Track and cross country girls face catcalling


Lydia Harter

Running down the street, freshman Emma Caplinger trains for upcoming cross country summer camps.

Catcalling, commenting or yelling at women passing by, is a widespread problem among the girls who run track and cross country.  

They tell me and my teammates to run faster, they comment on our bodies or they just yell and try to scare us,” sophomore Natalie Butler said.

According to junior Emily Dickson, she gets catcalled every time she runs on the road.

“It doesn’t matter what you’re wearing, people are still going to yell at you to go faster,” Dickson said. “The more directive comments come when you’re just in a tank top or in your sports bra and shorts, but it’s not our responsibility to change what we wear because of the people [catcalling us].”

Nobody wants to be looked at as anything less than their entire person.”

— Emma Caplinger

Despite the numerous instances these girls are catcalled when they run, in their experience, it is always men who catcall them.

“It’s alarming how much it has become a norm in life and I think it needs to be stopped,” Butler said. “Men should be taught respect.”

Although catcalling is often ignored, it is a form of sexual objectification because it isolates a woman’s body from her whole self.

“When men are taught to look at woman as just an object for their own pleasure or desire, that gives them automatically the green light in their head to do whatever they want and not look at that woman as somebody on the same level of humanity as them,” freshman Emma Caplinger said.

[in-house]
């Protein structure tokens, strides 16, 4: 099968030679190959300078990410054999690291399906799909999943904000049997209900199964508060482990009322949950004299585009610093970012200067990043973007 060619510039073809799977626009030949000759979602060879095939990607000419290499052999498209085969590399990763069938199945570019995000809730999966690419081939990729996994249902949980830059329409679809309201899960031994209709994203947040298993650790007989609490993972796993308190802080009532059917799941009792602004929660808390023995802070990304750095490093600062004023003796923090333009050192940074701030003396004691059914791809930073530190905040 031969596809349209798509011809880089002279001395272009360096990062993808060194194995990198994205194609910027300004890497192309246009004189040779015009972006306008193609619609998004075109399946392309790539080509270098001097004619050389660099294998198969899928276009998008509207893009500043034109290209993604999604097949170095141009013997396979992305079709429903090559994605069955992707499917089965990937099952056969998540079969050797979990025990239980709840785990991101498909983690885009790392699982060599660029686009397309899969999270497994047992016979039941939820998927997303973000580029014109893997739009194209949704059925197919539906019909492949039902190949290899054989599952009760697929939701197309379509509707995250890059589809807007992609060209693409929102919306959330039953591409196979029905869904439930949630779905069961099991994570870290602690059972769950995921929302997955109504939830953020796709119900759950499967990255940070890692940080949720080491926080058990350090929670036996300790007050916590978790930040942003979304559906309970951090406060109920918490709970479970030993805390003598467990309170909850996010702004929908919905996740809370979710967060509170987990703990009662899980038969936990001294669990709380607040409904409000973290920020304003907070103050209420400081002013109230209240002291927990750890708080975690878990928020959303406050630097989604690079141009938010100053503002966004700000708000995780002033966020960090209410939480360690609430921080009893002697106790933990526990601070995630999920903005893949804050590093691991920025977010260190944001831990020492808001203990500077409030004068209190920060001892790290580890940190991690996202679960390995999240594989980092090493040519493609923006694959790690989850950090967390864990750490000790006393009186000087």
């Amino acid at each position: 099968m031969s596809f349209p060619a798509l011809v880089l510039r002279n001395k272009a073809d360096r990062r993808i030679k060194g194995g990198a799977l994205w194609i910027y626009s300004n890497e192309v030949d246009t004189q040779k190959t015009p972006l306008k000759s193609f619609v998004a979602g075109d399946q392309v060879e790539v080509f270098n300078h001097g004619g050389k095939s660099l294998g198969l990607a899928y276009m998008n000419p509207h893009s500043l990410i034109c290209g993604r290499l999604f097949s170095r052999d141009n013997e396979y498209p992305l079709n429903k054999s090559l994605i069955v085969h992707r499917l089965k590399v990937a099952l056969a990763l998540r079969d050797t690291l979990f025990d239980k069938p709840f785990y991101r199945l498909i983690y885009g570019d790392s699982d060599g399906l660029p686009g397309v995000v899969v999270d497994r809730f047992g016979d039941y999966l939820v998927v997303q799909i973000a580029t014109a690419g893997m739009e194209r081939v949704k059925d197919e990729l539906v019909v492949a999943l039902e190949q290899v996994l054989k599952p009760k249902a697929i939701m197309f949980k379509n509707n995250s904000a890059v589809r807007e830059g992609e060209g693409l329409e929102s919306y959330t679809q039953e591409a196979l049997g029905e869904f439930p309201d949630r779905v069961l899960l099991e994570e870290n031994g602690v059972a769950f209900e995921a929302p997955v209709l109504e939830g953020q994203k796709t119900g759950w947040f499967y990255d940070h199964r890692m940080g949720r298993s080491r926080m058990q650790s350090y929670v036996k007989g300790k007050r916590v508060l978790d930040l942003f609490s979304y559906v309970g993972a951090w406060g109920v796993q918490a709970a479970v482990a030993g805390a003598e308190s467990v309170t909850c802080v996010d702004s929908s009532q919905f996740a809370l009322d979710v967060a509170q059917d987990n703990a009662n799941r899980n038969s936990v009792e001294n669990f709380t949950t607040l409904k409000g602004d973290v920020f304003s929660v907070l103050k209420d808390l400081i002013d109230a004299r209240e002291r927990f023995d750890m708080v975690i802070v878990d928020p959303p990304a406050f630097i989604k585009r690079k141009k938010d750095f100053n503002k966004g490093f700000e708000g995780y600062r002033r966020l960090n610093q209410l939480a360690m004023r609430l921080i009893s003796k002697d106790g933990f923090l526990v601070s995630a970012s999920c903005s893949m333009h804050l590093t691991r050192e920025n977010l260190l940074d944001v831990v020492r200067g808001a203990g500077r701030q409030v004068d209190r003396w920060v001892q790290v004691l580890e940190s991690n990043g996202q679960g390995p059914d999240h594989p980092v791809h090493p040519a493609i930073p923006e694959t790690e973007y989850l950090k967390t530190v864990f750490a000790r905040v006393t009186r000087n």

The effects of catcalling, according to an article by NYU, can be forms of depression and anxiety due to the internalization of the objectification.

“I think it’s really degrading because obviously any human is worth more than just their outside, but every woman I know is so much more than just ‘oh wow she’s hot,’” Caplinger said. “Nobody is asking for a man to call at them or make noises at them, nobody wants to be looked at as anything less than their entire person, so I think it definitely affects people by making them feel like they’re being seen as less than they are. ”

Catcalling does not just occur among a few women though, in fact, according to a survey done by the nonprofit organization Stop Street Harassment, out of the women surveyed, 99 percent had experienced a form of street harassment.

“All the ladies I know that run have definitely experienced this, like my mom, my aunts and a lot of runners in my family. When you think about it, it’s really kind of gross and unsettling to know that this is such a common issue,” Caplinger said.

According to an article by Unicef, the objectification of women is seen everyday in magazines, television and other media sources, which not only lowers self confidence in women, but also furthers harmful gender stereotypes.  

“I think it just comes to down to years and years of it being seen as okay to objectify women, especially in the media,” Caplinger said. “I mean I think we’re moving in a progressive path by noticing that objectification is such a problem, but I think that men in particular have just seen it as okay for so long that it’s just stuck in their mind.”

Although catcalling has been happening for a long time, one thing that everyone can do is help bring awareness to it, so that girl runners can train without being objectified.

“[Catcalling is] important to talk about because I just feel like guy runners don’t realize like how much we actually do get catcalled. Especially after you’ve been running for a while, you stop talking about it because it’s just a fact of the run,” Dickson said. “Our runs shouldn’t be harder just because we are girls.”